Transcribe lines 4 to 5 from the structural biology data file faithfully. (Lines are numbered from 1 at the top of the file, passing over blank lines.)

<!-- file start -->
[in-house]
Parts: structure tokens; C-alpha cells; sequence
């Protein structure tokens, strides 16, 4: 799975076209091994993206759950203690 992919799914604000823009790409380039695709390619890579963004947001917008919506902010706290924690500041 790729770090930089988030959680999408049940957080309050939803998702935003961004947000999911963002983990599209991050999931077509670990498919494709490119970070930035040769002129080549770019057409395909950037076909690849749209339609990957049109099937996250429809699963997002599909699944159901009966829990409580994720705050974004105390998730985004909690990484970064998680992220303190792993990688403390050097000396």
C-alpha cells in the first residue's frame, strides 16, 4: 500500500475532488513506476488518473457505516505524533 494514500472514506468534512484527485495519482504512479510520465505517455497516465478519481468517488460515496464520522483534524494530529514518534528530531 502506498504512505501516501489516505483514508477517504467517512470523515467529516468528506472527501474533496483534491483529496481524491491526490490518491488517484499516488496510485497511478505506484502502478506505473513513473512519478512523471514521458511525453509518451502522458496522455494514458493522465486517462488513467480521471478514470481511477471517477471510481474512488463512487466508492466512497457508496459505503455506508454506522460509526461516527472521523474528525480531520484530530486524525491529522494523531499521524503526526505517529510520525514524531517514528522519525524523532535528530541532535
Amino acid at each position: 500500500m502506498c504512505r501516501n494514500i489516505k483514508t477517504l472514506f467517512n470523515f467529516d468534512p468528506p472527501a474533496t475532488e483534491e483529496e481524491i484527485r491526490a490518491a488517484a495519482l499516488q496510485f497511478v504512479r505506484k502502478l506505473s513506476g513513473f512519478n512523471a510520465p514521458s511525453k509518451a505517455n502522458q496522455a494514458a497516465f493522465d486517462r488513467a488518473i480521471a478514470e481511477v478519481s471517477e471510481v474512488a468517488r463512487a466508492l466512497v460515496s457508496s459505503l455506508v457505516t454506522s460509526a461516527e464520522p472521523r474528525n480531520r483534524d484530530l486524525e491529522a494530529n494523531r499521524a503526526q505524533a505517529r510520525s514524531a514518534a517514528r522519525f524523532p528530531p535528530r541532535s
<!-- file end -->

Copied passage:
C-alpha cells in the first residue's frame, strides 16, 4: 500500500475532488513506476488518473457505516505524533 494514500472514506468534512484527485495519482504512479510520465505517455497516465478519481468517488460515496464520522483534524494530529514518534528530531 502506498504512505501516501489516505483514508477517504467517512470523515467529516468528506472527501474533496483534491483529496481524491491526490490518491488517484499516488496510485497511478505506484502502478506505473513513473512519478512523471514521458511525453509518451502522458496522455494514458493522465486517462488513467480521471478514470481511477471517477471510481474512488463512487466508492466512497457508496459505503455506508454506522460509526461516527472521523474528525480531520484530530486524525491529522494523531499521524503526526505517529510520525514524531517514528522519525524523532535528530541532535
Amino acid at each position: 500500500m502506498c504512505r501516501n494514500i489516505k483514508t477517504l472514506f467517512n470523515f467529516d468534512p468528506p472527501a474533496t475532488e483534491e483529496e481524491i484527485r491526490a490518491a488517484a495519482l499516488q496510485f497511478v504512479r505506484k502502478l506505473s513506476g513513473f512519478n512523471a510520465p514521458s511525453k509518451a505517455n502522458q496522455a494514458a497516465f493522465d486517462r488513467a488518473i480521471a478514470e481511477v478519481s471517477e471510481v474512488a468517488r463512487a466508492l466512497v460515496s457508496s459505503l455506508v457505516t454506522s460509526a461516527e464520522p472521523r474528525n480531520r483534524d484530530l486524525e491529522a494530529n494523531r499521524a503526526q505524533a505517529r510520525s514524531a514518534a517514528r522519525f524523532p528530531p535528530r541532535s